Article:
Are you sitting comfortably?

The healing power of storiesStorytelling is one of the oldest arts in human history. Stories transcend the boundaries of language and culture and have the power to resonate with listeners over thousands of years. It’s not surprising then why we love them.

Whether it’s a horror story to celebrate Halloween, a love story to touch your heart or a tale of adventure, stories can transport you through time, across continents and even take you to other worlds. All stories, even simple ones have something to say.

I often use a story or metaphor to  illustrate a point. I have collected quite a few over the years both formal and informal so be prepared to hear some over the coming months.

I decided to share the following story with you this week as it was the first I heard that was used formally to make a point and it was very effective.

One evening an old Cherokee told his grandson about a battle that goes on inside people.

He said, “My son, the battle is between two wolves inside us all. One is Evil. It is anger, envy, jealousy, sorrow, regret, greed, arrogance, self-pity, guilt, resentment, inferiority, lies, false pride, superiority, and ego.”

“The other is Good. It is joy, peace, love, hope, serenity, humility, kindness, benevolence, empathy, generosity, truth, compassion and faith.”

The grandson thought about it for a minute and then asked his grandfather, “Which wolf wins?”

The old Cherokee simply replied, “The one you feed.”

I would love to hear some of your stories so why not leave yours here or post it to our facebook page.

Things that go crunch in the night

Do you have a habit that no one knows about? Is it so secret that you don’t even know you do it? Teeth grinding or Bruxism to give it its proper name is a common problem.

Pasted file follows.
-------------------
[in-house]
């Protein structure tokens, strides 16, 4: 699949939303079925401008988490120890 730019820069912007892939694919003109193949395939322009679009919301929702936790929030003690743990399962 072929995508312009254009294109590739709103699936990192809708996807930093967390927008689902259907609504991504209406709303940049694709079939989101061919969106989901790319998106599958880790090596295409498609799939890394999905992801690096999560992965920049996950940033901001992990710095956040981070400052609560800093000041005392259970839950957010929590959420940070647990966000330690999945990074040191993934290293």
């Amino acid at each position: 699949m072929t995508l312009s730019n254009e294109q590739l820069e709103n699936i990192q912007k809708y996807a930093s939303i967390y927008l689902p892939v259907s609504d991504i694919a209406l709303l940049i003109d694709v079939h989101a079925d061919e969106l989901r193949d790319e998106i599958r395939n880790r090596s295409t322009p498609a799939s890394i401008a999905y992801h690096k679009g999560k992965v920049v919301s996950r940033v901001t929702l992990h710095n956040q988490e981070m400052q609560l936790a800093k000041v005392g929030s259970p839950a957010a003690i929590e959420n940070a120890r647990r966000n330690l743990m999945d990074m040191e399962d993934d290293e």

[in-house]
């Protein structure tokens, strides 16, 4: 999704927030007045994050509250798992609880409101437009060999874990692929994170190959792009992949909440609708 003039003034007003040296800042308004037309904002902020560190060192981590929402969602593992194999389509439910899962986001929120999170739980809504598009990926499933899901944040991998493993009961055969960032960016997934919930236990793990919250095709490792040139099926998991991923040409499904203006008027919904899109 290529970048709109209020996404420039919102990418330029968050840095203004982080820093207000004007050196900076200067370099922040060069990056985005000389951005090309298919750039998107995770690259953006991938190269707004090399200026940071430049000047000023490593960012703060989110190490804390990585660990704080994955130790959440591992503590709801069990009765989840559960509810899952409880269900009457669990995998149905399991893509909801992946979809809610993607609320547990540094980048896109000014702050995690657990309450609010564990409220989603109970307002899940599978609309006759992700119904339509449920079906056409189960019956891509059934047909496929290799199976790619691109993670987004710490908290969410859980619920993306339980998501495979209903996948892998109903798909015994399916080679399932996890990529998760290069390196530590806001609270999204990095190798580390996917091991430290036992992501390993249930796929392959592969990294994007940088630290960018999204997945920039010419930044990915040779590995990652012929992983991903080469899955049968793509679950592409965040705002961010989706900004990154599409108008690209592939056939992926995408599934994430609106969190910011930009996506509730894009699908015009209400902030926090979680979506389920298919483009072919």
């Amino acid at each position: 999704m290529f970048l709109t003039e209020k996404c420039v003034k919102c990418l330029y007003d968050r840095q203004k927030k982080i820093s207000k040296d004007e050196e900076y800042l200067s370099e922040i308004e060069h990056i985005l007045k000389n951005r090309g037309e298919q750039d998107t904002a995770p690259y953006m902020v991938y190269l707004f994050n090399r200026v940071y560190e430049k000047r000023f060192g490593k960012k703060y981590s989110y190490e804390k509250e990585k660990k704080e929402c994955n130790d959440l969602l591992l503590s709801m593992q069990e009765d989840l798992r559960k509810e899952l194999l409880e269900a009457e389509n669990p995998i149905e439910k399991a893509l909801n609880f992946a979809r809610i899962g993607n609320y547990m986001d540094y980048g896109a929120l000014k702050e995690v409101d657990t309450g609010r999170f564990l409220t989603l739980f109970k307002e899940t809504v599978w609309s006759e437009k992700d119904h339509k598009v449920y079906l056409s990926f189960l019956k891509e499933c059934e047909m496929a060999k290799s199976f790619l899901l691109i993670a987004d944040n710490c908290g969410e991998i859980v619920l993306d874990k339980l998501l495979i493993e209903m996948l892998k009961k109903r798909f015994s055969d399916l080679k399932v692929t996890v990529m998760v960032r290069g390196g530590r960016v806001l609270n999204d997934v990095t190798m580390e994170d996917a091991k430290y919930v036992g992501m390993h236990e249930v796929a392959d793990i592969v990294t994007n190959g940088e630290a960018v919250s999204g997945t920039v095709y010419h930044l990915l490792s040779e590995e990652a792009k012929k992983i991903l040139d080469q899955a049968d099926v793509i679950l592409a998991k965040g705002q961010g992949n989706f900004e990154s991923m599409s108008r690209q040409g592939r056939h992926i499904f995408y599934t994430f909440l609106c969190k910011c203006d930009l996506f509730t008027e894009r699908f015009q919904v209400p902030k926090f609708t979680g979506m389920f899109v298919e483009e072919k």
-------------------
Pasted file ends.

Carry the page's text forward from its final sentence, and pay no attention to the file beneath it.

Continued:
Are You Affected by Teeth-Grinding?

With estimates of up to 31% of the population affected, it often only gets diagnosed at a dental appointment when the result of the grinding has created visible damage. If you are unfortunate enough to experience some of the frequent symptoms associated with grinding your teeth then you know that it can affect your quality of life.

Bruxism can not only cause dental problems such as tooth sensitivity, wear and tear and even fractures it can also cause headaches and pain in the jaw. As a large percentage of people aren’t aware they are doing it they don’t associate their symptoms with teeth grinding and so the behaviour goes unchallenged.

Categories of Teeth Grinding

Bruxism falls into two categories. The first occurs during sleep as is known as  Sleep Bruxism – the symptoms of which are usually more severe upon waking and get better during the course of the day.  The second category, Awake Bruxism occurs during wakefulness; the symptoms of which may not be apparent upon waking but get worse over the duration of the day.

Although the consequences of both sleep and awake bruxism are similar, it is widely thought that they have different origins. The reason why people grind their teeth isn’t clear although it is generally accepted that it may have multiple possible causes.

‘Awake’ Bruxism

Awake bruxism is often associated with the occurrence of stressful events and is more common in women. It more usually involves clenching of the teeth although grinding may occur as well. It is often classified as a semi-voluntary habit in the same vein as cheek biting, lip biting, nail biting or chewing on a pen or pencil.

‘Sleep’ Bruxism

Sleep bruxism is equally common in both men and women. Evidence suggests it may be caused by abnormalities involving sleep arousal and neurotransmitters connected to the central nervous system.

In one study of sleep bruxism,* over eighty percent of the episodes were linked to a sudden change in the depth of sleep. These changes were accompanied by increased heart rate, muscle activity and involuntary leg movements.

Other studies suggest that bruxism is linked to the central nervous system. The effects of dopamine altering medications are cited as evidence that disturbances of the dopaminergic system are to blame. This may explain why smokers are twice as likely to grind their teeth than non smokers as nicotine stimulates the release of dopamine.